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Awards, Honors, and Professorships

Eric Agol, professor of astronomy, will receive the 2016 Lecar Prize from the Harvard-Smithsonian Center for Astrophysics. The award, now in its third year, recognizes exceptional contributions to the study of exoplanets — those beyond our solar system — and theoretical astrophysics. Each Lecar Prize recipient receives an honorarium and delivers a lecture at the Harvard-Smithsonian Center for Astrophysics.

Arts units at the UW have received a three-year, $750,000 Andrew W. Mellon Foundation grant to better integrate arts disciplines into the broader University curriculum. The grant will support a Creative Fellowships Initiative, under which guest performing artist fellows will be recruited from around the world for one- to three-year residencies in dance, music and theater. The initiative will mark the first time the UW’s performing arts units — the UW World Series, School of Drama, School of Music, Dance Program, and Center for Digital Arts and Experimental Media (DXArts) — have joined together for an experiment of this scale.

Emily Bender, professor of linguistics, recently began a two-year term as Chair of the Executive Committee of the North American chapter of the Association for Computational Linguistics.

Bingni Brunton, assistant professor of biology, Christopher Laumann, assistant professor of physics, and Matthew McQuinn, assistant professor of astronomy have been awarded early-career fellowships from the Alfred P. Sloan Foundation. Each fellow will receive $55,000 to apply toward research endeavors.

Susan Gaylard, associate professor of French and Italian studies, is an Audrey Lumsden-Kouvel/Andrew W. Mellon fellow at the Newberry Library in Chicago. The award will enable her to work on her current book project, Beautiful Monsters: Gendering History in Renaissance Biographies.

Douglas Jeck, associate professor in the School of Art + Art History + Design, has been appointed to the Jack and Grace Pruzan Endowed Faculty Fellowship for a three-year term.

Estelle Lingo, associate professor of art history in the School of Art + Art History + Design, has been named a Robert Lehman Visiting Professor at Villa I Tatti in Florence, Italy (Harvard University Center for Italian Renaissance Studies) and has been named a 2016-2018 Andrew W. Mellon Professor at the Center for Advance Study in the Visual Arts, part of the National Gallery of Art in Washington, DC.

David Masiello, assistant professor of chemistry and adjunct assistant professor of applied mathematics, has received a 2016 Presidential Early Career Award for Scientists and Engineers, the highest honor given by the U.S. government to early career scientists and engineers. Honorees, selected for their “pursuit of innovative research at the frontiers of science and technology and their commitment to community service as demonstrated through scientific leadership, public education, or community outreach,” receive up to five years of federal research funding. Masiello’s research group builds theoretical and computational tools to understand the optical, magnetic, electronic, and thermal properties of nanoscale materials.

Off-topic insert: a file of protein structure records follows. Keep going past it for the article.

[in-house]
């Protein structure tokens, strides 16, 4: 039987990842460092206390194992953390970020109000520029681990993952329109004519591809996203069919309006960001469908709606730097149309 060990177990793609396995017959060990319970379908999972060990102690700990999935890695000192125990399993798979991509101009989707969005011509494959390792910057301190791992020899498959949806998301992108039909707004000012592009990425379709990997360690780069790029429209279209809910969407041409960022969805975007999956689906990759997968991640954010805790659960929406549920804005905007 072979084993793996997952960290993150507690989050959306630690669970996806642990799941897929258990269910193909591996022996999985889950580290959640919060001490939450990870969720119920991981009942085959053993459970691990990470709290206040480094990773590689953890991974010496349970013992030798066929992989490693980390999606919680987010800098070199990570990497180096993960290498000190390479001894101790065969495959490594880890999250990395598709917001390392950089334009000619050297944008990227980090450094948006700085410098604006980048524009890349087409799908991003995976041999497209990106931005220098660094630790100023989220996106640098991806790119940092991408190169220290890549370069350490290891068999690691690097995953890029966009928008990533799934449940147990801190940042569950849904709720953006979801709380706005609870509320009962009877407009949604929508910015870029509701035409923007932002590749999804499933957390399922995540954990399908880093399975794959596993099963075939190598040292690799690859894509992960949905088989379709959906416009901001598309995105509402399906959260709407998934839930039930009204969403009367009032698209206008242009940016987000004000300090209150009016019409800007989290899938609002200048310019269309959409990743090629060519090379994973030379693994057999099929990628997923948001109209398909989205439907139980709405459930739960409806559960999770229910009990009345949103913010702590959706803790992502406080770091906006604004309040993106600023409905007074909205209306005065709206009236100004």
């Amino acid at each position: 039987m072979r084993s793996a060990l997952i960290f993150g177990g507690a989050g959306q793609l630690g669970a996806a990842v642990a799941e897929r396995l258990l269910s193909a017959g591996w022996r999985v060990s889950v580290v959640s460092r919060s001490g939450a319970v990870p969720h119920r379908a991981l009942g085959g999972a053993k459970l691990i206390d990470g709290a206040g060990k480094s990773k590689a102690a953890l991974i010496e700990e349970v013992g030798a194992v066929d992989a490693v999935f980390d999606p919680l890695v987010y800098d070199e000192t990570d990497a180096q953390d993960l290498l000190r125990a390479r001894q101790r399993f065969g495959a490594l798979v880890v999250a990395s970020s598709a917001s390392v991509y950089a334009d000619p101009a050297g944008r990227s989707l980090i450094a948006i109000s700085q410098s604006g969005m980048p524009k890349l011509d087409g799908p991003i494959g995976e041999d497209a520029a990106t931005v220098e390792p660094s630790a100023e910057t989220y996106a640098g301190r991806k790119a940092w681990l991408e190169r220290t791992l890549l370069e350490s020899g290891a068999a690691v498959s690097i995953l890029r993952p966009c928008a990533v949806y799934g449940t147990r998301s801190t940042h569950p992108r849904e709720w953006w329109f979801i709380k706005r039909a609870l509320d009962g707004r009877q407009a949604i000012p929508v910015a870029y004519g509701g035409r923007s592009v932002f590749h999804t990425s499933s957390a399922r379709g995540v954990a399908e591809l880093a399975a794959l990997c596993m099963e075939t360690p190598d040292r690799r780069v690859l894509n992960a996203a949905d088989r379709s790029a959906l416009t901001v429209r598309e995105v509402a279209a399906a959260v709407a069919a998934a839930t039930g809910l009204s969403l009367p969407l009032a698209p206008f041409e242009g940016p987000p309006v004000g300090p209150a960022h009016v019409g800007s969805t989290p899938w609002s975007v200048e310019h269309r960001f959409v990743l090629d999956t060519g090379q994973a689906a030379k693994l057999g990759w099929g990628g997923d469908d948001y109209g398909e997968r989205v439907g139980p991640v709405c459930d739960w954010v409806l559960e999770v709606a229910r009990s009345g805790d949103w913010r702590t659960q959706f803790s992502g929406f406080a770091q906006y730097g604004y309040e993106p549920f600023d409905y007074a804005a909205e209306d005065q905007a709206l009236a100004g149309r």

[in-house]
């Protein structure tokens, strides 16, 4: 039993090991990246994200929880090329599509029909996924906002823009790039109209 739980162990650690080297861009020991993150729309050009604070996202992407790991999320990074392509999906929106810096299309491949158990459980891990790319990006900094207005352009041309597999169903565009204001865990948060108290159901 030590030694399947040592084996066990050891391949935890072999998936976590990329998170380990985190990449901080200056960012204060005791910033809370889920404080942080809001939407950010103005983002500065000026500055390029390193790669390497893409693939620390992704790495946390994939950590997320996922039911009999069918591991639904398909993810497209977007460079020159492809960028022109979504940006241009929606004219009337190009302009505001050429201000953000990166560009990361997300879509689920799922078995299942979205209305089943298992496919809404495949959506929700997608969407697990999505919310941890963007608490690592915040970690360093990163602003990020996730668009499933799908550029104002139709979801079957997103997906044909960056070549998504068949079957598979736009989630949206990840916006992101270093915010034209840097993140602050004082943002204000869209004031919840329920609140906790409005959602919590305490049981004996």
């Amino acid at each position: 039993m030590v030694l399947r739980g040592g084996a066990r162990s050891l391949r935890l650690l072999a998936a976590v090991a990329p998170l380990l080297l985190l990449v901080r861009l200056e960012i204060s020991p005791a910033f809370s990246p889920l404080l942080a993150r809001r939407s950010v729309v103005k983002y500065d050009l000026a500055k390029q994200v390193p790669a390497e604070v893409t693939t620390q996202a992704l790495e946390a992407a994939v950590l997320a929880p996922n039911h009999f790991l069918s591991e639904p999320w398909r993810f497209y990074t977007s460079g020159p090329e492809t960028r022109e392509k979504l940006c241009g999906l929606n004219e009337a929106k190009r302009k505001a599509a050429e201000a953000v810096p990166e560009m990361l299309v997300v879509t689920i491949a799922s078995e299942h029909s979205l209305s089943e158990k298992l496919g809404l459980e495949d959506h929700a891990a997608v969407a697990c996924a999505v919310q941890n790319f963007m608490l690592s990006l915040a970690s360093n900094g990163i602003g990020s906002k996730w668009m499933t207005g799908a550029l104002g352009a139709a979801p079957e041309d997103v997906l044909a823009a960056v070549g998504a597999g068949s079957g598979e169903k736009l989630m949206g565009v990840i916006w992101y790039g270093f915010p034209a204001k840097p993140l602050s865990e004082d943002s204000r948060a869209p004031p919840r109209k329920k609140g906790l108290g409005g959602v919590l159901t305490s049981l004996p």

Katharyne Mitchell, professor of geography, and Matthew Sparke, professor of geography and international studies and director of Integrated Social Sciences, have received fellowships to study at the Brocher Foundation in Switzerland in Fall 2016. The Foundation hosts scientists and experts in the ethical, legal, and social implications of the development of medical research and biotechnologies, to conduct multidisciplinary research in emerging fields.  Mitchell and Sparke will develop a book on the ethical dimensions of new biosecurity technologies and so-called biological citizenship.

Suhanthie Motha, associate professor of English, won the 2015 Book Award from the Comparative and International Education Societyʼs Globalization and Education Special Interest Group. The book, Race, Empire, and English Language Teaching: Creating Responsible and Ethical Anti-Racist Practice, previously received the 2015 Critics' Choice Book Award from the American Educational Studies Association.

Scott Noegel, professor of Near Eastern languages and civilization, will receive an honorary doctorate from the University of Wisconsin-Milwaukee, where he will present a commencement address.

Richard Salomon, professor of Asian languages and literature and William P. and Ruth Gerberding University Professor, was selected by the Puget Sound Association of Phi Beta Kappa to receive its Humanities Achievement Award. The prize is given to “individuals or organizations whose contributions to the humanities or arts are considered to be outstanding.”

Juliet Shields, associate professor of English, has received a Fulbright Scholarship to conduct research on Scottish women writers.

Maya Smith, assistant professor of French and Italian studies, has been awarded a six-month 2016 Career Enhancement Fellowship for Junior Faculty, which allows exceptional junior faculty to pursue scholarly research and writing. The Fellowship is funded by the Andrew W. Mellon Foundation and administered by the Woodrow Wilson Foundation.

Becca Thorpe, assistant professor of political science, won the D.B. Hardeman Prize from the Lyndon Johnson Foundation for her book, The American Warfare State: The Domestic Politics of Military Spending.  The prize is awarded for the best book on the U.S. Congress from the fields of biography, history, journalism, and political science.

Sam Wasser, research associate professor of biology and Endowed Chair in Conservation Biology, and graduate student HJ Kim, won the USAID Wildlife Crime Tech Challenge. Wasser specializes in the development and application of noninvasive tools for monitoring wildlife over large landscape areas.